Although I am not a veteran, I have a host of family and friends that are. So, when I see someone involved in stolen valor, it pisses me off to no end. And Veteran’s Day always seems to flush these chumps. So, this Veteran’s Day I and Personal Defense World would like to offer our sincerest gratitude for the service of our country’s true veterans. To those out there playing dress up, pound sand.
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Oath Fakers: What to Know About Stolen Valor
You may be surprised to know that stolen valor is nothing new. People have been lying about military service in order to receive tangible benefits for hundreds of years. In fact, in 1782, when George Washington was issuing General Orders creating new military awards and decorations for the Continental Army, he was ready for the scheme.
As a result, he wrote in the General Orders, “should any who are not entitled to these honors have the insolence to assume the badges of them they shall be severely punished.”
Even more surprising, according to the New Yorker, “When Walter Washington Williams, thought to be the last surviving veteran of the Confederate Army, died, in 1959, President Eisenhower called for a national day of mourning. It turned out that Williams had fabricated his service, and that the second-longest-surviving Confederate soldier probably had, too. In fact, according to the Civil War historian William Marvel, ‘every one of the last dozen recognized Confederates was bogus.’”
Although the Stolen Valor Act of 2005 attempted to address the issue, it was struck down by the Supreme Court. The court stated that it violated First Amendment rights. For this reason, President Obama signed into law the Stolen Valor Act of 2013, which explicitly tailored the offending acts. Thus, addressing the court’s decision.
The new law lists the offending actions as using a claim to have served in order to “obtain[ing] money, property, or other tangible benefit” by “fraudulently hold[ing] oneself out to be a recipient of” a decoration or medal.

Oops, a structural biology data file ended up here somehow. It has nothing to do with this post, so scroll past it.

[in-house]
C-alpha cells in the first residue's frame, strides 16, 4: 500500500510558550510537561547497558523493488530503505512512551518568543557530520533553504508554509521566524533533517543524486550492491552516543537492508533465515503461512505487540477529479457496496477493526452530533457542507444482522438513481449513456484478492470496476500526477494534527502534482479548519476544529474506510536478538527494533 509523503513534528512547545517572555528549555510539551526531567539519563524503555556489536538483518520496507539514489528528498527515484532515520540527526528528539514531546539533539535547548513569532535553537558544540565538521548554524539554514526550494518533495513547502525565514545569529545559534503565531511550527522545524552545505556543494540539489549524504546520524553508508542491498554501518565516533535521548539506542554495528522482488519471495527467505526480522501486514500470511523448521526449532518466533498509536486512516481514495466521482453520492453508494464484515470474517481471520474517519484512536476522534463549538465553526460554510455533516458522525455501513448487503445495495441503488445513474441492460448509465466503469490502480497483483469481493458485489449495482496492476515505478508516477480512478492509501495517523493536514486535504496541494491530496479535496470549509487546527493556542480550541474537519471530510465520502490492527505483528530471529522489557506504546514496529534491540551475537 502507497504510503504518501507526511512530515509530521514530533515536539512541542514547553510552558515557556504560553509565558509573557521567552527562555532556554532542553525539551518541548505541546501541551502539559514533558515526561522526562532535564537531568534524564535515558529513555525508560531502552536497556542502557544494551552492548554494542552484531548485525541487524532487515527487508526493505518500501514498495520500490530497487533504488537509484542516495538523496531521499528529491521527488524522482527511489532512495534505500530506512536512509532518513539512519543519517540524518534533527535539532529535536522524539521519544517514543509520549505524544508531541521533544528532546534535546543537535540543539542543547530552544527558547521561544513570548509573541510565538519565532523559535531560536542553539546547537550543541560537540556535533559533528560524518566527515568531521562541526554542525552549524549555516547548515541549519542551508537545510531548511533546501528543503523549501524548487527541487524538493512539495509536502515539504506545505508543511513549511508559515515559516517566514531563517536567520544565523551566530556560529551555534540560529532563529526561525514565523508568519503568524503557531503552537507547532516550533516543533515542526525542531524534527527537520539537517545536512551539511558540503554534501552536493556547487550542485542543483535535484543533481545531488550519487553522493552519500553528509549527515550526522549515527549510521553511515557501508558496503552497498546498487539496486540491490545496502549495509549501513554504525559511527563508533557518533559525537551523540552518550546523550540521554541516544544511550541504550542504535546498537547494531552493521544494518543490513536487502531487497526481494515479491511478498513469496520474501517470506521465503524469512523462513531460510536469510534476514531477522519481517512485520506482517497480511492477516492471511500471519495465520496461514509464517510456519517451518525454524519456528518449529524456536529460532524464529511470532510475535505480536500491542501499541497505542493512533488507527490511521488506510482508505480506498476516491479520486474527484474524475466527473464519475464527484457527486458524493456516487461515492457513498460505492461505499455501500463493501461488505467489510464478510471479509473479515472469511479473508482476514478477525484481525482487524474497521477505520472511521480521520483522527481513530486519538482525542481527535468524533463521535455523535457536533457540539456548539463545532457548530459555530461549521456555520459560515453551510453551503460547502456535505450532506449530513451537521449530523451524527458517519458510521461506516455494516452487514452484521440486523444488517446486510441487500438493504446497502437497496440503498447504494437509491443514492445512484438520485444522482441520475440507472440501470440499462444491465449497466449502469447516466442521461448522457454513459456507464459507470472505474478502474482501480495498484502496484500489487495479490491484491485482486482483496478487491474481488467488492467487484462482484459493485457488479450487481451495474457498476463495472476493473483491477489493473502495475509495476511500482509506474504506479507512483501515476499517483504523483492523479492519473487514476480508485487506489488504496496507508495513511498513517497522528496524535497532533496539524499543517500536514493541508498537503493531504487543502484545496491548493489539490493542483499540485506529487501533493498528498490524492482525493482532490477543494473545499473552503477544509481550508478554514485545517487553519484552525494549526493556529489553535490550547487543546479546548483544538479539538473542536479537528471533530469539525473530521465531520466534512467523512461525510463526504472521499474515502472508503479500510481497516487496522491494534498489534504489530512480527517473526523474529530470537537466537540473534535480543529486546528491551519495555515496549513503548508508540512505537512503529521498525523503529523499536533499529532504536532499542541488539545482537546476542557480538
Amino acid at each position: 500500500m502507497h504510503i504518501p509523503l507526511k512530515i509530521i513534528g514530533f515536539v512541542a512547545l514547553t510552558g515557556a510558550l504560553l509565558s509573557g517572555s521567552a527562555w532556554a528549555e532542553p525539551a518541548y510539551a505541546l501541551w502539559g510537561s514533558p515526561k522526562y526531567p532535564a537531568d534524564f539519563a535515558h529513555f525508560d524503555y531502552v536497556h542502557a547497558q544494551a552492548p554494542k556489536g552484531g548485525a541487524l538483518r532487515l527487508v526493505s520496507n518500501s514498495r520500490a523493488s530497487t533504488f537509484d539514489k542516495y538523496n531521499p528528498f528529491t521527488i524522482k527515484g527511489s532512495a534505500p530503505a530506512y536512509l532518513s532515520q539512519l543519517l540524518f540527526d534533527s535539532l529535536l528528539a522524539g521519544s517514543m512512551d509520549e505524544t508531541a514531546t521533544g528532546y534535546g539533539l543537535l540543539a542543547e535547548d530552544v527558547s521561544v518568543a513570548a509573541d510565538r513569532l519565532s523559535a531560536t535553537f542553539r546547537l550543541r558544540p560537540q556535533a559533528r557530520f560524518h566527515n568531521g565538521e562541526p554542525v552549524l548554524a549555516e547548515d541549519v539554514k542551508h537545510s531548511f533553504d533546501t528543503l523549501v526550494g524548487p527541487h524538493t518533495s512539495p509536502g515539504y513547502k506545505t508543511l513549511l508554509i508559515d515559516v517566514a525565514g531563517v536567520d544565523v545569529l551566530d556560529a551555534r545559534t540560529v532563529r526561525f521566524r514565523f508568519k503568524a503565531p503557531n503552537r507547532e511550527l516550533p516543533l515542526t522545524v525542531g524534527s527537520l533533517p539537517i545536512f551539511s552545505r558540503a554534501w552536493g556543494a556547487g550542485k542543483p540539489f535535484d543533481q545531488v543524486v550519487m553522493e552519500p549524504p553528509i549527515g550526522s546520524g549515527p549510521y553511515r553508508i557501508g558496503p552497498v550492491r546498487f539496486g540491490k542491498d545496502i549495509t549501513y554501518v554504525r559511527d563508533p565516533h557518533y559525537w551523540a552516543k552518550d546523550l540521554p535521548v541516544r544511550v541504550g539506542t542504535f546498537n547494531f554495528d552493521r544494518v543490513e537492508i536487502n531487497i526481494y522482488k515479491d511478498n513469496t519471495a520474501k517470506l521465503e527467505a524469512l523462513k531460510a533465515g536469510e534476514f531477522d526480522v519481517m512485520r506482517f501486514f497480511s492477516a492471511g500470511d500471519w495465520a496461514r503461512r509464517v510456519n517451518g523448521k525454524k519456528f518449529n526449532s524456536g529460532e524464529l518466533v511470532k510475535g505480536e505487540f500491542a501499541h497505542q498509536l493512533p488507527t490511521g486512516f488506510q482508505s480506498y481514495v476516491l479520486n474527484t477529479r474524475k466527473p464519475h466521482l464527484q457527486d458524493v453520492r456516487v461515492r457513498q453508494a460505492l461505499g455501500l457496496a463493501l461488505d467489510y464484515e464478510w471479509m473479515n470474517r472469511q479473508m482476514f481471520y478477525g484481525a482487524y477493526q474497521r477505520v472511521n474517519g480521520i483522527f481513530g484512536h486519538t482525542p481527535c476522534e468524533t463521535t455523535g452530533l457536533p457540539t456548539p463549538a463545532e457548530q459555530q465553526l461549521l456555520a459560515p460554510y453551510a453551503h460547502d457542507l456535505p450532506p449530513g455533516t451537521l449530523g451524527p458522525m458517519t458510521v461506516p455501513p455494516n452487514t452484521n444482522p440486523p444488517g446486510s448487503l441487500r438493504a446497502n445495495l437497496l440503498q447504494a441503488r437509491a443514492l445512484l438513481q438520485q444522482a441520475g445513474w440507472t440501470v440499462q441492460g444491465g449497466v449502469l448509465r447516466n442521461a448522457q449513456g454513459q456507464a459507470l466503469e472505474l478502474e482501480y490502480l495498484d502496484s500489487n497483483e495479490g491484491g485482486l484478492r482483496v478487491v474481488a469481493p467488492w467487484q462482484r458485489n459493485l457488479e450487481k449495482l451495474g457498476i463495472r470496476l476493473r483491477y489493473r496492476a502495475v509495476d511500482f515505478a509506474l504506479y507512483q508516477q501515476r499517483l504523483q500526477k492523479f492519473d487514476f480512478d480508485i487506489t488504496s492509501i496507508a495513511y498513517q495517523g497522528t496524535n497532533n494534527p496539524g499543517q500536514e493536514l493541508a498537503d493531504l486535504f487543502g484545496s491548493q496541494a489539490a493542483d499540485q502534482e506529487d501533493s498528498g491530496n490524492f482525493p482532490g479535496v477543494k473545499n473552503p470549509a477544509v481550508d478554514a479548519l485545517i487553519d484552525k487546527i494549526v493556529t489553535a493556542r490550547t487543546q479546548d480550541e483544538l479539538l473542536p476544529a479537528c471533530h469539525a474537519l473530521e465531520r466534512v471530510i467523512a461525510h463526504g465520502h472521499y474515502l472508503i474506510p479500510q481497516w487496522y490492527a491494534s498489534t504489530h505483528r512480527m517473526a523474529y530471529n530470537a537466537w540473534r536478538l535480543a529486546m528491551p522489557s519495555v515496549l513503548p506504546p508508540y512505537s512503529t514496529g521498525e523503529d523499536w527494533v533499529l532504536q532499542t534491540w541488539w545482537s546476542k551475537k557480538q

The medals listed in the statute are the Medal of Honor, Distinguished Service Cross, Navy Cross, Air Force Cross, Silver Star, Purple Heart, Combat Infantryman’s Badge, Combat Action Badge, Combat Medical Badge, Combat Action Ribbon, or a Combat Action Medal.
What Harm Can It Do?
For those that don’t understand stolen valor it may seem to be just some poor delusional soul trying to get a free burger and handshakes on Veteran’s Day. But it is so much more than that.
Although falsely claiming an unearned military record is a crime in the United States, it’s also a douche move. Some men and women have deep, lasting wounds from their service, whether visible or not. Likewise, there are those that don’t even want the medals and decorations that they so richly deserve.
My uncle, who served in Vietnam, was one such person. We didn’t even know about his medals until after his death years later when the Army gave them to my grandmother in a shadow box at his funeral, along with the folded flag.
When someone parades around, pretending to have earned these honors, they spit in the face of those who did. And they not only disrespect current veterans but veterans of all wars past.
However, even more egregious is that some use stolen valor to swindle money, goods, property, or positions of authority. Some even use this ginned-up military record to enter law enforcement.
If you know or have encountered someone that you feel might be involved in stolen valor, you can find out. Sites like MilitaryPhony.com have a searchable database and allow you to report potential stolen valor.
Stolen valor is not a victimless crime. Likewise, it is just slimy and mostly loser-ish. Don’t do it.
For those of you who served this country with honor, we salute you and thank you for your service.
The post Stolen Valor: Hey Douche Canoe, Steal Meaning Elsewhere appeared first on Personal Defense World.